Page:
S.C. lunches healthy, but nutritionists say not enough

Nutritionists want more done in terms of healthy options.

March 19—Schools across York County offer salad bars and whole grain bread at lunch. Dietitians lead nutrition lessons urging children to make “healthy choices.” Some schools even let students take a second trip through the lunch line for extra helpings of fruits and veggies.

Such efforts are promising, but nutrition advocates say menus dominated by processed, fast food fare undermine those noble attempts and leave school meals a long way from healthy.

New federal rules, which start taking effect this year, are meant to improve school food in the long run. They require schools to double the amount of fruits and vegetables served, increase whole grains, serve only low fat or fat-free milk and limit trans fats. By 2022, schools must cut the amount of sodium served in half.

Most York County schools are well on the way to meeting some of those rules, food service directors said. They serve fewer fried foods and offer more fruits and vegetables. Pizza crusts and burger buns are whole grain. Cheese and milk are low fat. Corn dogs are actually turkey dogs with “whole grain breading.”

Still many meals include processed, pre-packaged products resembling what’s typically served at drive-through windows – precisely the type of food health advocates urge children to steer clear of.

More From FoodService Director

Industry News & Opinion

University of St. Thomas in St. Paul, Minn., has replaced a fajita bar in one of its dining halls with a superfoods bar, Tommie Media reports.

Aiming to provide more options for athletes and students with dietary restrictions, the new bar offers diners a choice of protein with a variety of toppings, such as beans, fruit, couscous and quinoa.

The superfoods bar has made a few appearances on campus since it was first tried for the school’s football players last summer.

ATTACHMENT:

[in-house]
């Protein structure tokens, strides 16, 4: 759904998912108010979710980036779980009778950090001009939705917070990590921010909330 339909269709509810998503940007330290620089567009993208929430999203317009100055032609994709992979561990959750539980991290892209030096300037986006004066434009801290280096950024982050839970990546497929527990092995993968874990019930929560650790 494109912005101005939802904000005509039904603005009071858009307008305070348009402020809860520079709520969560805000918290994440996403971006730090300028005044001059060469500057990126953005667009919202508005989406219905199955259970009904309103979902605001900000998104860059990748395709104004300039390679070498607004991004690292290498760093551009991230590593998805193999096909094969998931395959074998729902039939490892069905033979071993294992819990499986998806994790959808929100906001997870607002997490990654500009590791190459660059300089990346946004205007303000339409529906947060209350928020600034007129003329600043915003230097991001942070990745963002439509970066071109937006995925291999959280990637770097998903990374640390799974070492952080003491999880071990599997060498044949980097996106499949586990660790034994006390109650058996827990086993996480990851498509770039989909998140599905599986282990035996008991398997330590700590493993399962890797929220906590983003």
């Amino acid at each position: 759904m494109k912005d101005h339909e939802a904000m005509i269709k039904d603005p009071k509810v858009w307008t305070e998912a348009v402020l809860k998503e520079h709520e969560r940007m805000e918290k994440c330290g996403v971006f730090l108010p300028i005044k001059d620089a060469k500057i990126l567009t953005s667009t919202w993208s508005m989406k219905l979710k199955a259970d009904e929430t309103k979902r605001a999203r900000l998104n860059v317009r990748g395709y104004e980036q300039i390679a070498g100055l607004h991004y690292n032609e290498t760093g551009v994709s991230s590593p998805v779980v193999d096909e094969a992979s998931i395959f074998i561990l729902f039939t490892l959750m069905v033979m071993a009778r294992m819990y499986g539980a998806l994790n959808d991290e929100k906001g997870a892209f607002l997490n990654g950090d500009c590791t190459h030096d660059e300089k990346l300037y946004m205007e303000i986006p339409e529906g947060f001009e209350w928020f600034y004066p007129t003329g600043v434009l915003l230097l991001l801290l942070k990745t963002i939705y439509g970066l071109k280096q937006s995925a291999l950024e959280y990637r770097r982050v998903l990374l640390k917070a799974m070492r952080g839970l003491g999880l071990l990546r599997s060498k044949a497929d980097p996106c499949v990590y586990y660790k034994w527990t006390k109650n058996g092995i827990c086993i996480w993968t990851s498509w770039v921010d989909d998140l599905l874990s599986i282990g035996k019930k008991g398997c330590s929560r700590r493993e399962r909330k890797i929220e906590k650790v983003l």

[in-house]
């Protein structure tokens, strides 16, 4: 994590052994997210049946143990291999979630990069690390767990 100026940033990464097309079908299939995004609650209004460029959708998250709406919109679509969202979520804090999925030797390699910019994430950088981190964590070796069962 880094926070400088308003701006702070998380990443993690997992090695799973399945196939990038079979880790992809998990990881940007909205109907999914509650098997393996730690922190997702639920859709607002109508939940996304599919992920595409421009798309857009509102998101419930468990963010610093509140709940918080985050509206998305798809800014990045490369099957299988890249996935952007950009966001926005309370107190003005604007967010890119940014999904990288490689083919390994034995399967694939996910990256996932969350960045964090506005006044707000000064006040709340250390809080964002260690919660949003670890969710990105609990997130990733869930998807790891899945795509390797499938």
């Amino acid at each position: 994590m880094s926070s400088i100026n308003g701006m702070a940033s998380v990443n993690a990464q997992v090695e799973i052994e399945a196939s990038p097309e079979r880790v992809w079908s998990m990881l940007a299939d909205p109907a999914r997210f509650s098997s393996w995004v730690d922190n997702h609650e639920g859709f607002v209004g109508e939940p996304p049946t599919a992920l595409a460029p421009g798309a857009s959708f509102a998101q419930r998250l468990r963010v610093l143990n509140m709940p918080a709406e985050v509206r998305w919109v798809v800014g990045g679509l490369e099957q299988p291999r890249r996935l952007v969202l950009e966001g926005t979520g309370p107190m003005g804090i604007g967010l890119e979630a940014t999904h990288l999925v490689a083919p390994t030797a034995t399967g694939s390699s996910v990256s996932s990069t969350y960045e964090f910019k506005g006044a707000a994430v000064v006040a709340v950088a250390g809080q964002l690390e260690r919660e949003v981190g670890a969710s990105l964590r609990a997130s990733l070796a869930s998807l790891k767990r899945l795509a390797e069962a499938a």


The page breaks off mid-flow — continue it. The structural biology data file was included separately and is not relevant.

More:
“Word of mouth is getting out, and every day I get a few more people,” Ryan Carlson, a cook at the...

Sponsored Content
gluten free diet

From Stouffer’s.

A large part of menuing allergen-friendly cuisine is deciding which gluten-free items to serve.

In particular, college dining hall operators must decide whether to make gluten-free items in-house or to order gluten-free items from a manufacturer. Some factors to consider are: the size of the university, the demand for gluten-free options,and the ability to have separate gluten-free storage and workspaces in the university dining hall kitchen.

According to FoodService Director , 77% of college and university operators purchase their gluten-free...

Industry News & Opinion

Reading Hospital in West Reading, Pa., is using robots to help deliver patient meals, BCTV reports.

The eight robots, named TUGs, will be used to transport meals from the hospital’s nutrition services department to patient floors at Reading HealthPlex for Advanced Surgical & Patient Care.

Moving at three miles per hour, the robots will follow preprogrammed routes to the HealthPlex, where room ambassadors will remove room service carts from the TUGs and deliver them to patients. The TUGs will then return to nutrition services with dirty dishes for cleaning.

The...

Industry News & Opinion

Sodexo has partnered with fast casual Blaze Pizza to offer the chain’s signature pizzas, salads, beverages and desserts at select venues served by Sodexo, including colleges and universities.

Bill Lacey, senior vice president of marketing at Sodexo, said that Blaze’s growth in the fast-casual sector drove the partnership. Blaze opened its first unit in 2012 near the University of California at Irvine. Its pizzas are flash fired, cooking in under 180 seconds, according to the chain—a selling point for busy customers.

FSD Resources